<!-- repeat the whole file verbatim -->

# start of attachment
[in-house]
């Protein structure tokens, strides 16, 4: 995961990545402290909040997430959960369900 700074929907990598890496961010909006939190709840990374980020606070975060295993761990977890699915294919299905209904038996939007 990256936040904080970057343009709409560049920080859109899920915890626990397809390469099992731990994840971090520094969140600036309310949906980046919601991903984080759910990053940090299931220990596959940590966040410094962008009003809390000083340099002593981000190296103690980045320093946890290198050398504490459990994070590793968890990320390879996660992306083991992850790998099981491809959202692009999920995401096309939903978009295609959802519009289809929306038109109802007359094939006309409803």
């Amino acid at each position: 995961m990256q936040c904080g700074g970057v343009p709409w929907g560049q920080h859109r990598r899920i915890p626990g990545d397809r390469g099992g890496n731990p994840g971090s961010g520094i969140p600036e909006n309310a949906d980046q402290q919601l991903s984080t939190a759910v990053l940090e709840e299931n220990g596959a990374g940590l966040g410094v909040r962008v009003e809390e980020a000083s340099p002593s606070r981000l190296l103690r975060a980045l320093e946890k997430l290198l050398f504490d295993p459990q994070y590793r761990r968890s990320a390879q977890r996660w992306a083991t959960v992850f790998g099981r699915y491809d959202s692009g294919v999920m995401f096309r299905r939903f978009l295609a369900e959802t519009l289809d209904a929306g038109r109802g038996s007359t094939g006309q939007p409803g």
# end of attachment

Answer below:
[in-house]
């Protein structure tokens, strides 16, 4: 995961990545402290909040997430959960369900 700074929907990598890496961010909006939190709840990374980020606070975060295993761990977890699915294919299905209904038996939007 990256936040904080970057343009709409560049920080859109899920915890626990397809390469099992731990994840971090520094969140600036309310949906980046919601991903984080759910990053940090299931220990596959940590966040410094962008009003809390000083340099002593981000190296103690980045320093946890290198050398504490459990994070590793968890990320390879996660992306083991992850790998099981491809959202692009999920995401096309939903978009295609959802519009289809929306038109109802007359094939006309409803």
């Amino acid at each position: 995961m990256q936040c904080g700074g970057v343009p709409w929907g560049q920080h859109r990598r899920i915890p626990g990545d397809r390469g099992g890496n731990p994840g971090s961010g520094i969140p600036e909006n309310a949906d980046q402290q919601l991903s984080t939190a759910v990053l940090e709840e299931n220990g596959a990374g940590l966040g410094v909040r962008v009003e809390e980020a000083s340099p002593s606070r981000l190296l103690r975060a980045l320093e946890k997430l290198l050398f504490d295993p459990q994070y590793r761990r968890s990320a390879q977890r996660w992306a083991t959960v992850f790998g099981r699915y491809d959202s692009g294919v999920m995401f096309r299905r939903f978009l295609a369900e959802t519009l289809d209904a929306g038109r109802g038996s007359t094939g006309q939007p409803g």